siaudermanDecember 29, 2006 8:59 AM

You know actually Windows DOES have an "execute bit". It's in every file's acl (access control list), as spelled out in the POSIX specification. Surprising that MS learned SOMETHING from the POSIX folks.

The difference between Windows and Linux/other unices is that in UNIX modifying the acl takes the form of a simple chmod whereas in Windows it takes a whole lot of fiddling with some rather obscure and hard-to-get-to-appear dialogs (in vista a change in one of these results in even more appear-even-when-you-don't-want-them permission boxes).

The basic command line syntax help for cacls (Windows equivalent of chmod) is about a man page long. I'd like to think there's supposed to be a difference between quick syntax help and a man page. Not to mention that using this tool in vista results in yet more irritating permission boxes which black out everything else, unlike UNIX where a simple sudo and password settle it all.

And to top it all off I think the execute flag is set by default on new files, so just about anything with an exe extension can run. Provided you click on enough allow boxes, that is.

Peter da SilvaMarch 28, 2007 12:01 PM

In my 20 years as a network administrator, I never once had the same user come to me twice and say "Peter, I saved an attachment to the desktop and ran it and now I think I have a virus". yes, some people do this, but it only seems to take one lesson to teach them to not reflexively save and run files.

I've frequently had people come to me and say "I clicked on a link (in mail, or on a web page) and this dialog came up AGAIN and I clicked OK (or yes, or open, or whatever) AGAIN and now I think I have a virus. Again."

Multiple times.

The same people.

Givig them an email program that makes them save files to the desktop ALWAYS solves this problem. Even if this keeps the 'approval dialog' from coming up. Why?

Because the approval dialog is a "YOU GOTTA DECIDE NOW" click that they've been trained to respond to with "yes". But a file saved to the desktop? That's done, you don't have to do anything about it now...

Approval dialogs are a sign that you've probably made a bad user-interface decision. They should be rare. They should ONLY come up if you're doing something unusual and/or irrrevocable.

Apple's made the same mistake, occasionally, for example in the dialog comes up when you've got "open safe files after downloading" turned on in Safari (user interface fix... don't open files after downloading and take out that option)... but Microsoft really seems to relish it.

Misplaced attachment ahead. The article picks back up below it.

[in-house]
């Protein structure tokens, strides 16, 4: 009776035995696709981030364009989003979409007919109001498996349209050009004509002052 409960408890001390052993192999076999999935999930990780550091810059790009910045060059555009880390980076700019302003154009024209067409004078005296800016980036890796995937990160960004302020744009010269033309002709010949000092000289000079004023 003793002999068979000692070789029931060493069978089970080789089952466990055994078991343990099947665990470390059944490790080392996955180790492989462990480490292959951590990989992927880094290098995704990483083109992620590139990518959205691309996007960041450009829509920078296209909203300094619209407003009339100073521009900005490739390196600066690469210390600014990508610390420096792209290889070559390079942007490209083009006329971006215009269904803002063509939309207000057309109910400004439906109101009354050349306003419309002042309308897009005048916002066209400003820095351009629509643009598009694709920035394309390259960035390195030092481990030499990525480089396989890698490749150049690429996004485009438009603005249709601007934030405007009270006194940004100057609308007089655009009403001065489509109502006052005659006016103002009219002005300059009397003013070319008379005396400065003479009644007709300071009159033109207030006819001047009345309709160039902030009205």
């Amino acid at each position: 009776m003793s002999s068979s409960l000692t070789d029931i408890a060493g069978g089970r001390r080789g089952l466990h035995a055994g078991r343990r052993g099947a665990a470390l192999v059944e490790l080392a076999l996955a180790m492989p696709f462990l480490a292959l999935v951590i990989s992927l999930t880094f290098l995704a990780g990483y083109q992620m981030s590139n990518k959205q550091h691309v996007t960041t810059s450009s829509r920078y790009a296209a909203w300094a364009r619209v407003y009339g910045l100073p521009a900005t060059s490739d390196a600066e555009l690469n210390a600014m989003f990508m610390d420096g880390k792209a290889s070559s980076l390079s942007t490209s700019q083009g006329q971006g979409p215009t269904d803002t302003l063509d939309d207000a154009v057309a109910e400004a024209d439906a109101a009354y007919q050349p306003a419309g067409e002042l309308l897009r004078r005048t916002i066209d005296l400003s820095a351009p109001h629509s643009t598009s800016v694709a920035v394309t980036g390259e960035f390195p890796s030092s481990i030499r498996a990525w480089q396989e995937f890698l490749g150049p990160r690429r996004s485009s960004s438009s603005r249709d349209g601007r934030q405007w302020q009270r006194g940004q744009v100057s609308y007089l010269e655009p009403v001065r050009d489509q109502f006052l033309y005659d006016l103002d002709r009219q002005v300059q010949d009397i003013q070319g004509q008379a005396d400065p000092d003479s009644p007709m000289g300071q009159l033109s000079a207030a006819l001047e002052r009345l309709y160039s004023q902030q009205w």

CharlesApril 4, 2007 11:56 AM

ANYONE? kone HOW to delete this.?
I uninstalled "RealPlayer",and now I get at each sign in "Do you want to reinstall RealPlayer",I tried everything to get this off with no success,ANYONE know how to do this ?

Pedro M.SantosMay 22, 2007 9:37 AM

Imagine a virus that the only thing it does is some how make those annoying pop ups keep poping forever!

Wouldn't that be cool? It would remind me old virus that was just for annoying.

Windows vista security pop ups is a bad taste joke!

lmilesjrMarch 4, 2008 5:59 PM

Vista has some major problems. It is unstable in many ways. It is slow in any PowerPoint work including start, file. open and so forth. In some cases it feezes the computer. Internet explorer is usable for a while and then you have to log off and back on to get it to continue to open the URL's. This then last a while and then you have to do it again. I am on a new SONY and do not see blaming the computer as I have had an older one on XP and all was fine. Other programs to interface are bad but may be them such as AOL. The spell check is horrible and does not remove the red when it is manually corrected but does when you select but many times the word is not a choice. If you chnage the word it does not change to try and seif that one is correct. So you may not be able to check the new word or spelling. There is no way to go to AOL and even advise them of problems. If I could do it all over again, I would go back to XP and I am thinking about going to a MAC. Vista is too cumbersome and shuts you down too many times if you are a big user such as I am. Very slow and must eat a boat load of memory since I have 2 GB. No help from Microsoft on these issues and no where to go to even try.

JuhoSeptember 14, 2008 4:18 AM

Yes, you can turn the hideous feature off.

'Twas a nice article and funny too but it failed to tell people this UAP thing has an on/off button. :D